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Obama's War

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Combating Extremism in Afghanistan and Pakistan | Full Coverage

CIA making secret payments to members of Karzai administration

The war in Afghanistan began on Oct. 7, 2001, as the U.S. military launched an operation in response to the Sept. 11, 2001, attacks on the U.S. The war continues today.

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By Greg Miller and Joshua Partlow
Washington Post Staff Writers
Friday, August 27, 2010; 12:14 AM

The CIA is making secret payments to multiple members of President Hamid Karzai's administration, in part to maintain sources of information in a government in which the Afghan leader is often seen as having a limited grasp of developments, according to current and former U.S. officials.

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The payments are long-standing in many cases and designed to help the agency maintain a deep roster of allies within the presidential palace. Some aides function as CIA informants, but others collect stipends under more informal arrangements meant to ensure their accessibility, a U.S. official said.

The CIA has continued the payments despite concerns that it is backing corrupt officials and undermining efforts to wean Afghans' dependence on secret sources of income and graft.

The U.S. official, speaking on condition of anonymity, said a significant number of officials in Karzai's administration are on the payroll. Paul Gimigliano, a CIA spokesman, disputed that characterization, saying, "This anonymous source appears driven by ignorance, malice or both."

A former agency official said the payments were necessary because "the head of state is not going to tell you everything" and because Karzai often seems unaware of moves that members of his own government make.

The disclosure comes as a corruption investigation into one of Karzai's senior national security advisers - and an alleged agency informant - puts new strain on the already fraying relationship between Washington and Kabul.

Top American officials including Secretary of State Hillary Rodham Clinton and Sen. John F. Kerry (D-Mass.) have expressed concern about Karzai's efforts to rein in anti-corruption teams, as well as intervention in the case against the security adviser. The aide, Mohammad Zia Salehi, is accused of accepting a $10,000 car as a bribe in exchange for his assistance in quashing a wide-ranging corruption probe.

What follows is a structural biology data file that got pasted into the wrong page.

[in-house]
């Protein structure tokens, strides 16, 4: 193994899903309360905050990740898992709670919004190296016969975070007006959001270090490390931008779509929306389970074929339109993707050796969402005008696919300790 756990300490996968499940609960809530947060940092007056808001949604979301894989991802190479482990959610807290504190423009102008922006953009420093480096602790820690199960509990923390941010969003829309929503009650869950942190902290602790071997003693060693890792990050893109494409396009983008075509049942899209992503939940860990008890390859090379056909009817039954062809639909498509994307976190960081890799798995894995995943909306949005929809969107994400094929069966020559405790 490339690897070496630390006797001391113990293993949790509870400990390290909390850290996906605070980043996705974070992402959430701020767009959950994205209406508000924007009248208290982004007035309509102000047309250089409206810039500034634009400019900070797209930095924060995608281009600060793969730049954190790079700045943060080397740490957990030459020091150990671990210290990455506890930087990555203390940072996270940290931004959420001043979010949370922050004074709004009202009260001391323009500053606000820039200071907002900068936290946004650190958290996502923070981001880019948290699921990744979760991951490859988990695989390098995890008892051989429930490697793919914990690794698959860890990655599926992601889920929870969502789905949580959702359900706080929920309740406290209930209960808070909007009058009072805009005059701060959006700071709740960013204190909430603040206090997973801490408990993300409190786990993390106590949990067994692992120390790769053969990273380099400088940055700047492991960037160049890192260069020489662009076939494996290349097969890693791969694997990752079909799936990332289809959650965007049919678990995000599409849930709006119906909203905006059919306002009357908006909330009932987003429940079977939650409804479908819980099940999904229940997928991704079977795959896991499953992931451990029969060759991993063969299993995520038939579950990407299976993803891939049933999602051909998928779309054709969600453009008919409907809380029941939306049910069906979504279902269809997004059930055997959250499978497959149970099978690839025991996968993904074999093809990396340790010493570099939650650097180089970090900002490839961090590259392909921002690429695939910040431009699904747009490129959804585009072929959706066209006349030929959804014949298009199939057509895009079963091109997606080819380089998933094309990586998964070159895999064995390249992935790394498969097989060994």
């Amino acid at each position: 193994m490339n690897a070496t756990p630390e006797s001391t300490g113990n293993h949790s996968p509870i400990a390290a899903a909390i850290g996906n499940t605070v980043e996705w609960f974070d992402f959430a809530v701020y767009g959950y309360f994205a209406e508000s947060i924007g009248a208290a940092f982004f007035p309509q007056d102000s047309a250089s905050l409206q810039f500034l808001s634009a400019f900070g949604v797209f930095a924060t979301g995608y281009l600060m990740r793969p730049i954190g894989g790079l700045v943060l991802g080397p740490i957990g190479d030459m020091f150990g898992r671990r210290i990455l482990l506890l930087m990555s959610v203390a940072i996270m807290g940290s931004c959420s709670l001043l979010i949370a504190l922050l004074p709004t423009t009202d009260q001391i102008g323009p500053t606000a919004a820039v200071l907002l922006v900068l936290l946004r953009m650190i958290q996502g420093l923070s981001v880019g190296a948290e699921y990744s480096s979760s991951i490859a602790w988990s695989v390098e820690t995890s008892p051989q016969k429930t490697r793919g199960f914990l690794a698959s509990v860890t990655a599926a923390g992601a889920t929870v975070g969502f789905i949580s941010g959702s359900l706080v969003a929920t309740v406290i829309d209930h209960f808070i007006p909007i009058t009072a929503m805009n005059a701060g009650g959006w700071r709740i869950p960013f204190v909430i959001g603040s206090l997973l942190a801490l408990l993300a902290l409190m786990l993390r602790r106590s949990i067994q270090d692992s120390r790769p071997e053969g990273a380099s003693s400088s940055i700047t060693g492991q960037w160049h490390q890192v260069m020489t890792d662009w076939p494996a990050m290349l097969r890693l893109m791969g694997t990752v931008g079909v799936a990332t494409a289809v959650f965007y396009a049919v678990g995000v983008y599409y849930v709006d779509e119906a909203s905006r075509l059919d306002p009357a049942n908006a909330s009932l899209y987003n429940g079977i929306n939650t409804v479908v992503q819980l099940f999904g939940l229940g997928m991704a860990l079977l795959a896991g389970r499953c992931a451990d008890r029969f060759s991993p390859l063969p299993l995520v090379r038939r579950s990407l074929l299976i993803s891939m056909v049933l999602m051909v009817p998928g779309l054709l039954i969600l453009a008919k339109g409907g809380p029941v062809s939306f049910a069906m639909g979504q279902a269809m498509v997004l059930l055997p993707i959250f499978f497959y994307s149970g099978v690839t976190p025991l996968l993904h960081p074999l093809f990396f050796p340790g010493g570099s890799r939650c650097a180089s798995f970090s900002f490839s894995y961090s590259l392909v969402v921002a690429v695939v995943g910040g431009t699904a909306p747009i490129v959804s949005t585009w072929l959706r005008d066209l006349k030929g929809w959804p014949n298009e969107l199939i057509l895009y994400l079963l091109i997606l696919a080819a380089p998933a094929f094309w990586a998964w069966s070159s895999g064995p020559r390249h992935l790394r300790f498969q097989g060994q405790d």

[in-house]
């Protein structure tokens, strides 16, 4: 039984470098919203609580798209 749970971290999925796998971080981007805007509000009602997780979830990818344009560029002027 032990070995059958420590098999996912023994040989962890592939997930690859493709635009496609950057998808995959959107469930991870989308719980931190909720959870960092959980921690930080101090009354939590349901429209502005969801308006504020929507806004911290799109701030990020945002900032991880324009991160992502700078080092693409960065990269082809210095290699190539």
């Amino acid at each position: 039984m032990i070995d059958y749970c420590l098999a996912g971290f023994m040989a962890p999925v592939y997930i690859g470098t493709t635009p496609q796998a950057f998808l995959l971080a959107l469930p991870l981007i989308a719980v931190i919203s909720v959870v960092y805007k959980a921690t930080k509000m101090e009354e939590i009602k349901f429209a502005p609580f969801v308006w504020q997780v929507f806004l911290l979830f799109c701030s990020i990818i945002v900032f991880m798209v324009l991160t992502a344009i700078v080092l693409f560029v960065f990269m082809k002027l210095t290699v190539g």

The issue carries enormous stakes for the Obama administration. Concerns that the Afghan government is hopelessly corrupt have prompted a congressional panel to withhold billions of dollars in aid, and threaten to erode American support for the war.

But Karzai supporters accuse their U.S. counterparts of exploiting the issue, and the Salehi arrest in particular, to humiliate the Afghan leader while ignoring more pressing priorities.

In the latest sign of his vexation, Karzai said Thursday that President Obama's timeline for withdrawing U.S. troops "has given courage to the enemies of Afghanistan," and complained that the United States wasn't doing enough to force Pakistan to stop supporting the Taliban.

"We haven't progressed in the war against terrorism," Karzai said in a statement.

The CIA has maintained relationships with Afghan government officials for years. But the disclosure that multiple members of Karzai's government are on the CIA's payroll underscores the complex nature of the American role in Afghanistan. Even as agency dollars flow in, U.S.-backed investigative units are targeting prominent Afghans in the government and trying to stem an exodus of more than $1 billion in cash annually from the country.


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